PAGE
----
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A Brief History of Caldwell, Idaho

The valley is surrounded by the Owyhee, Weiser and Boise mountain ranges that rise steeply to 8-9,000 feet above sea level and range in distance from eight to twenty miles away from Caldwell, surrounding the Treasure Valley. The slopes are partly covered with sagebrush, which gives way to chaparral, then to ridges of fir, pine, spruce and juniper. Recreational activities are a highlight of Idaho and the Caldwell area provides access to a variety of enthusiasts from rock hounds to river rafters, skiers to hot springs lovers, trail riders to hikers and much, much more.

For residents, Caldwell is a pleasant mix of old and new, with many things close to home such as schools, churches, parks and downtown. Even as we grow, a strong sense of community remains integral to life in Caldwell.

You are welcome to browse our Community Calendar below. If you wish please
click here to visit the City of Caldwell Website for more information about our fair city.

- The City of Caldwell Events Calendar

A Historical Walking Tour

"Welcome to the Cleveland Boulevard and Upper Dearborn Street neighborhood of Caldwell - an area rich in the lore of our town. This is not the oldest residential district of Caldwell, but grew between 1900 and 1940. Carrie and Robert Strahorn founded the town in 1883 as a commercial center for the Railroad, and it didn't take long for many settlers to 'move up' from a tent to a modest house, and then to a fine home. This area represents a 'fine home' phase of Caldwell's growth."

- A Historical Walking Tour. Caldwell Historic Preservation Commission, Susan M. Stacy, n.d. Print.

Download the brochure here

Caldwell History

Rich in history, Caldwell began as nothing but sagebrush, volcanic soil, deer, jackrabbits, and a vision in the eyes of the farsighted. Its inception and growth occurred largely because of the railroad, and in fact, the towns established by the railroad brought more people into the territory than the earlier gold rushes.

Image: Potato Harvest, Caldwell

Potato Harvest, Caldwell

For a time, Caldwell was known as Hamburg, after Jake Ham established a blacksmith shop here. An early railroad camp for construction employees of the Oregon Short Line Railroad nearby was dubbed Bugtown and the community shared this name as well. Caldwell burst into existence suddenly and grew rapidly with its eleven saloons and a private water pump – an oasis in the desert area of sage and ankle-deep alkali dust.

Image: Caldwell Depot - 1907

Caldwell Depot - 1907

In August of 1883 the original town site was platted parallel to the Oregon Short Line rail tracks (later to become part of Union Pacific). The property was owned by the Idaho and Oregon Land Improvement Company, which was interested in persuading settlers and businessmen to move here. The group ignored compass and section lines and established the town site in honor of the company’s president, C.A. Caldwell, ex-senator from Kansas. Others prominent in the company’s operation included Robert E. Strahorn, vice-president and Howard Sebree, Caldwell’s first mayor. By January 1884, there were more than 600 residents and 150 structures, 40 business operations, one school, a telephone exchange and two weekly newspapers (the Caldwell Tribune and Caldwell Record) in the community of Caldwell. Two months later there were several churches and social activities including an amateur theatrical group, a skating rink, and the Caldwell Silver Cornet Band. The first circus in 1884 drew from surrounding areas and had 7000 paid admissions. The date of ordinance establishing Caldwell as a city is January 15, 1890. The College of Idaho, a Presbyterian college, was founded in Caldwell in 1891.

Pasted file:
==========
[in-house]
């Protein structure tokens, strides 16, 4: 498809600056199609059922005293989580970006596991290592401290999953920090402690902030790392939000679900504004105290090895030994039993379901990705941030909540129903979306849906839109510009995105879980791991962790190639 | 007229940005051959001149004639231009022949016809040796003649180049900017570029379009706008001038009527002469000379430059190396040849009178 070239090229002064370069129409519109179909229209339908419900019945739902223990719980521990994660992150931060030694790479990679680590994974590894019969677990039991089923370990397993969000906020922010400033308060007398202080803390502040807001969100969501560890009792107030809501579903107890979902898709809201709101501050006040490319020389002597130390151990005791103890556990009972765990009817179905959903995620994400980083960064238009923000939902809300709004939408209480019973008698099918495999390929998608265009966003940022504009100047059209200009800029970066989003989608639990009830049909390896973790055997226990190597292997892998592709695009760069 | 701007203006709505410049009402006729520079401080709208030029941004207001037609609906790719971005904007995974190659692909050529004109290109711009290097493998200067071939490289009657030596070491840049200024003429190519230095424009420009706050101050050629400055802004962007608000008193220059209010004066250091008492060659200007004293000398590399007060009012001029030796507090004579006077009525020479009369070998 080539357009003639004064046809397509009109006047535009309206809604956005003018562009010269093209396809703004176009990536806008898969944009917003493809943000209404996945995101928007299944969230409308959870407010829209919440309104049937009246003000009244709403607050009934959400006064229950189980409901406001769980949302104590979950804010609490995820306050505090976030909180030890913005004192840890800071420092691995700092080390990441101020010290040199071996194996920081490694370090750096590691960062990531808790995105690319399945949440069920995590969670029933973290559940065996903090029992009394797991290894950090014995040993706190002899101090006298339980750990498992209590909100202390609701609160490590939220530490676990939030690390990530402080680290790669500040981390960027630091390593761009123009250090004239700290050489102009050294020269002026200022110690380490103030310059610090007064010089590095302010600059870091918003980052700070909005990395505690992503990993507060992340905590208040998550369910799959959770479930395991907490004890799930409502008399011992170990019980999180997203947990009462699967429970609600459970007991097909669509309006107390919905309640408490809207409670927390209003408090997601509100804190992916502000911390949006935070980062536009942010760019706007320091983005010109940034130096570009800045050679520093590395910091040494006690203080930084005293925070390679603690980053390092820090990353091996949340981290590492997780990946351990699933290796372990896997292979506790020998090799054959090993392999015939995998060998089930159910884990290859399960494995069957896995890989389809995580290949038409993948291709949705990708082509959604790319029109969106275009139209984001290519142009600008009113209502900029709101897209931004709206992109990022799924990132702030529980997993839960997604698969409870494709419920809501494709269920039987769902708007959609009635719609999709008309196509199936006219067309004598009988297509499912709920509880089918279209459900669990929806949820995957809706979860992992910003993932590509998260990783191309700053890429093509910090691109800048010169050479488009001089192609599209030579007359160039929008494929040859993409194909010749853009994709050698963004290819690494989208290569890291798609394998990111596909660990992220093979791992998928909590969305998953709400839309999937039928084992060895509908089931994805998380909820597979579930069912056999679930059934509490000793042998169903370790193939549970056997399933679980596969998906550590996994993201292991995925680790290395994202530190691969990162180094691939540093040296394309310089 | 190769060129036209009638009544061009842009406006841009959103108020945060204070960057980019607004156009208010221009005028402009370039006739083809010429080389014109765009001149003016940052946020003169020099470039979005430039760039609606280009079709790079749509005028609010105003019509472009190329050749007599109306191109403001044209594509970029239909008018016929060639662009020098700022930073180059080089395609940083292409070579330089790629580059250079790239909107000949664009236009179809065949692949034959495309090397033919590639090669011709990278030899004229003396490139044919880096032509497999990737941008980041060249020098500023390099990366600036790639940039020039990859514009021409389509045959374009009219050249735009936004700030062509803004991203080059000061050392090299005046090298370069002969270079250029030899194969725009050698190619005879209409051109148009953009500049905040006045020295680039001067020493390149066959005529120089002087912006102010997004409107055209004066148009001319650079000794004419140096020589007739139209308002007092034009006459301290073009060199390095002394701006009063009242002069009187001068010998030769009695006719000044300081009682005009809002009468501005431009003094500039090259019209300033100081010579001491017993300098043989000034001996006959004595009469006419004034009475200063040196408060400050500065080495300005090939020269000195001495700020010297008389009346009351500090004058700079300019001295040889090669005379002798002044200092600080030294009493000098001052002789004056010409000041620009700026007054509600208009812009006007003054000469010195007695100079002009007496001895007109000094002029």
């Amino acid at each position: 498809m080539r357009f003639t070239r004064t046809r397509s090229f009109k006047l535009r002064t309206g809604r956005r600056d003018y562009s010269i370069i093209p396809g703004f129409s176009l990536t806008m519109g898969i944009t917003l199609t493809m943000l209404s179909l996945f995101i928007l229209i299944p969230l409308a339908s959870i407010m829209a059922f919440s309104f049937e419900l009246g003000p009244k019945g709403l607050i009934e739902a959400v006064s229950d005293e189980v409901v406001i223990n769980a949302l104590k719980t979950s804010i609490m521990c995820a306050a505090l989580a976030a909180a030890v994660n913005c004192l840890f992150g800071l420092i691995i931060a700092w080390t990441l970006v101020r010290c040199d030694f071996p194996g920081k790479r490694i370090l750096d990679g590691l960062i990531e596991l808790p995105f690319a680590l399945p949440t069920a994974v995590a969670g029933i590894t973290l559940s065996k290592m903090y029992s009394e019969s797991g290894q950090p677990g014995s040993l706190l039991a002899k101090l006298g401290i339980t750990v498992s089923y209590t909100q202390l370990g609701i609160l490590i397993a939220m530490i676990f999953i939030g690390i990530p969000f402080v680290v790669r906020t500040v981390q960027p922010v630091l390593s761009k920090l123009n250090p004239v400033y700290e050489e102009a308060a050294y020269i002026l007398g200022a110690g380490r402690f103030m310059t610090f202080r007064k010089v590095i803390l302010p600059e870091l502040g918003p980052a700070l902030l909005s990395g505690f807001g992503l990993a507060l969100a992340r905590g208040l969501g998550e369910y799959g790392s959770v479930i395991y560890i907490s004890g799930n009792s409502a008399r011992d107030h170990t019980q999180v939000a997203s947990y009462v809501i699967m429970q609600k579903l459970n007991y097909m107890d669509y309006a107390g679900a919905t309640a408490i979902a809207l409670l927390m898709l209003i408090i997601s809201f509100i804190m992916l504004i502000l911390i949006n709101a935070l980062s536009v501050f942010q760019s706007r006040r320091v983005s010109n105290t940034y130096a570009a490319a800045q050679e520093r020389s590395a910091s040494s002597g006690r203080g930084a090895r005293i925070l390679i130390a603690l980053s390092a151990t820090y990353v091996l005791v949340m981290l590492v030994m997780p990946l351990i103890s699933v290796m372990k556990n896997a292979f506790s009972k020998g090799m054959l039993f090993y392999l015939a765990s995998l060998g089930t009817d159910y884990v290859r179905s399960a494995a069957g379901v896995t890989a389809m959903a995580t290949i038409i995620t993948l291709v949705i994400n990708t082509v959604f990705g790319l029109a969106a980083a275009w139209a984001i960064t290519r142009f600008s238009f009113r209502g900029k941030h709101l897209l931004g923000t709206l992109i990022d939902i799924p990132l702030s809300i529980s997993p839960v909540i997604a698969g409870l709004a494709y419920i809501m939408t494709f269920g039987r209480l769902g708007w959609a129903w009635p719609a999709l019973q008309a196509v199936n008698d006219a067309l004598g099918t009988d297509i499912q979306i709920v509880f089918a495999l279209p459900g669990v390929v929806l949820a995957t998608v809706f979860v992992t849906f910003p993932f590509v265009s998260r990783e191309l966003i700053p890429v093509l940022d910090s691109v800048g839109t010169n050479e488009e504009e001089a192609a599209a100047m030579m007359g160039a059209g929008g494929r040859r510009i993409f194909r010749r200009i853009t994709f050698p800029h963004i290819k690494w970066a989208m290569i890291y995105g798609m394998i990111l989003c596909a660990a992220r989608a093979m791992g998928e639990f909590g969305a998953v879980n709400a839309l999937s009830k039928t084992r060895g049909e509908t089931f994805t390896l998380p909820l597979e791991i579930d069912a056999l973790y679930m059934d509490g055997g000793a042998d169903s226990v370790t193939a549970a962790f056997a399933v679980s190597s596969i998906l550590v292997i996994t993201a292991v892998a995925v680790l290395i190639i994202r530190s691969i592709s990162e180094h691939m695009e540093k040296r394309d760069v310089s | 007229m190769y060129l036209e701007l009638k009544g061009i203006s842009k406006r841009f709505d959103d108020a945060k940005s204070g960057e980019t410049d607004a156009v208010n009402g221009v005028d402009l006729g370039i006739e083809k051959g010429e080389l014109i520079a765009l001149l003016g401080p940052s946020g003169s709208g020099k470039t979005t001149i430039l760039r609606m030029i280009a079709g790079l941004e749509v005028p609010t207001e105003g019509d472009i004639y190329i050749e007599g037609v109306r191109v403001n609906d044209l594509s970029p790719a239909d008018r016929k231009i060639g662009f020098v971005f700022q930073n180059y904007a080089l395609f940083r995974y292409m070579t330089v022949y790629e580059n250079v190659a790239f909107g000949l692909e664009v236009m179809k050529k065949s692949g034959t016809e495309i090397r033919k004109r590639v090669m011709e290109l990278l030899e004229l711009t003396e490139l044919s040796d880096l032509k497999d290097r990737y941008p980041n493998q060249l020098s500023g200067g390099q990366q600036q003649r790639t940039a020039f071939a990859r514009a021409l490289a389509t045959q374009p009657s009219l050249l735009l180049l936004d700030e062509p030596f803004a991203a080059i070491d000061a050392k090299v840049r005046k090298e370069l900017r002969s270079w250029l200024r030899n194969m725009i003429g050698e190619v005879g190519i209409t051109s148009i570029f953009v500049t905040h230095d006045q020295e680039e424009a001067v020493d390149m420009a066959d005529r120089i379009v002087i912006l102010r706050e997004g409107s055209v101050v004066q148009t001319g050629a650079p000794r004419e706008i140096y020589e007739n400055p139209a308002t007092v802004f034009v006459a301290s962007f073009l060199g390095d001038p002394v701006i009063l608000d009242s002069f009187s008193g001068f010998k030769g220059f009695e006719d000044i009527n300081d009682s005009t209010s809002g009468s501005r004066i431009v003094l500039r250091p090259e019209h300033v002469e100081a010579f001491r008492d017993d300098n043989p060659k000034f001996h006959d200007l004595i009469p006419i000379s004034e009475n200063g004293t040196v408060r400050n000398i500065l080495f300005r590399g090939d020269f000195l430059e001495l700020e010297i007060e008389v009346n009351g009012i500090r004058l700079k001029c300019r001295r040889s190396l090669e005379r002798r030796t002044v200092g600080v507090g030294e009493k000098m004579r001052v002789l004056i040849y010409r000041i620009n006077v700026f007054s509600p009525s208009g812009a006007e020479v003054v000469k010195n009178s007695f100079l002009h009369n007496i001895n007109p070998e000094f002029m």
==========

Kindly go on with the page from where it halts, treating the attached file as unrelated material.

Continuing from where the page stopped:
Image: Saratoga Hotel on right and City Hall at center looking south from the Depot

Saratoga Hotel and City Hall

In 1882, Caldwell endured a major fire with an estimated loss of $20,000 to business and property. However, the expansion of the town continued. Orchards were set out, and farmland fenced in. In January 1884, Carrie Leech became the first schoolteacher, with 30 students attending her classes.

The Caldwell Fair Association was organized in the spring of 1897. The fair was held for three days with 25 cents being the price of admission. The Caldwell Board of Trade, the forerunner of the current Caldwell Chamber of Commerce, was established that same year for the purpose of influencing an increase in immigration by advertising the favorable manufacturing opportunities available and taking advantage of any other means of furthering the cause of the town.

Image: Van Buren School

Van Buren School

The city was officially chartered by the order of the Ada County Commissioners on January 15, 1890, with its boundaries (six square miles) set around the railroad. On March 7, 1891, Canyon County was created as a separate entity from Ada County, and Caldwell was named the county seat.

The College of Idaho, also established in 1891, is the oldest institution of higher learning in the state. It continues to be known as one of the best liberal arts colleges in the entire country.

During this time a complete water system from pure artesian wells was installed under municipal ownership.

Image: Main Street 1910 - Looking East from the Depot

Main Street - 1910

For several years during the early 1890's, the Boise Interurban provided electric streetcar service to valley towns including Caldwell. One of the town's greatest periods of growth took place between 1905 and 1908 when the population grew to approximately 5,000 an increase of nearly 4,000 in three years!

In 1959, the first change in city government took place when the council authorized a full time salaried mayor.


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